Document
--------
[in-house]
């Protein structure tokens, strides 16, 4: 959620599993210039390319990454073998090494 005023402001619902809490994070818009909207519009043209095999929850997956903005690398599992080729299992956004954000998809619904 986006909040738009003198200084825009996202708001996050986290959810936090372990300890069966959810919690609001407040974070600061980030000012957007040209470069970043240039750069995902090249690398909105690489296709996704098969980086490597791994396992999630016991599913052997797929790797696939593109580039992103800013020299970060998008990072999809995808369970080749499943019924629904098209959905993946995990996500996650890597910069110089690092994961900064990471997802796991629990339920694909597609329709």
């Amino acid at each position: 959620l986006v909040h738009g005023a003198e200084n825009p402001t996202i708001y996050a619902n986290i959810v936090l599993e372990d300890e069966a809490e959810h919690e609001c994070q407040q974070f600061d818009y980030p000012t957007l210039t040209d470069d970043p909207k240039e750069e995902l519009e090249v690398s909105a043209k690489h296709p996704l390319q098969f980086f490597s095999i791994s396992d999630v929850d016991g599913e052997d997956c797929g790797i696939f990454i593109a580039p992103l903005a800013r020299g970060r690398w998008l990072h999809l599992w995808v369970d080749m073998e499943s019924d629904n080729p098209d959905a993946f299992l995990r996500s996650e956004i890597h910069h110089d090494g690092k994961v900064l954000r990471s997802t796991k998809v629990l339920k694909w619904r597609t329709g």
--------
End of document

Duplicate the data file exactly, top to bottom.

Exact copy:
[in-house]
């Protein structure tokens, strides 16, 4: 959620599993210039390319990454073998090494 005023402001619902809490994070818009909207519009043209095999929850997956903005690398599992080729299992956004954000998809619904 986006909040738009003198200084825009996202708001996050986290959810936090372990300890069966959810919690609001407040974070600061980030000012957007040209470069970043240039750069995902090249690398909105690489296709996704098969980086490597791994396992999630016991599913052997797929790797696939593109580039992103800013020299970060998008990072999809995808369970080749499943019924629904098209959905993946995990996500996650890597910069110089690092994961900064990471997802796991629990339920694909597609329709």
């Amino acid at each position: 959620l986006v909040h738009g005023a003198e200084n825009p402001t996202i708001y996050a619902n986290i959810v936090l599993e372990d300890e069966a809490e959810h919690e609001c994070q407040q974070f600061d818009y980030p000012t957007l210039t040209d470069d970043p909207k240039e750069e995902l519009e090249v690398s909105a043209k690489h296709p996704l390319q098969f980086f490597s095999i791994s396992d999630v929850d016991g599913e052997d997956c797929g790797i696939f990454i593109a580039p992103l903005a800013r020299g970060r690398w998008l990072h999809l599992w995808v369970d080749m073998e499943s019924d629904n080729p098209d959905a993946f299992l995990r996500s996650e956004i890597h910069h110089d090494g690092k994961v900064l954000r990471s997802t796991k998809v629990l339920k694909w619904r597609t329709g």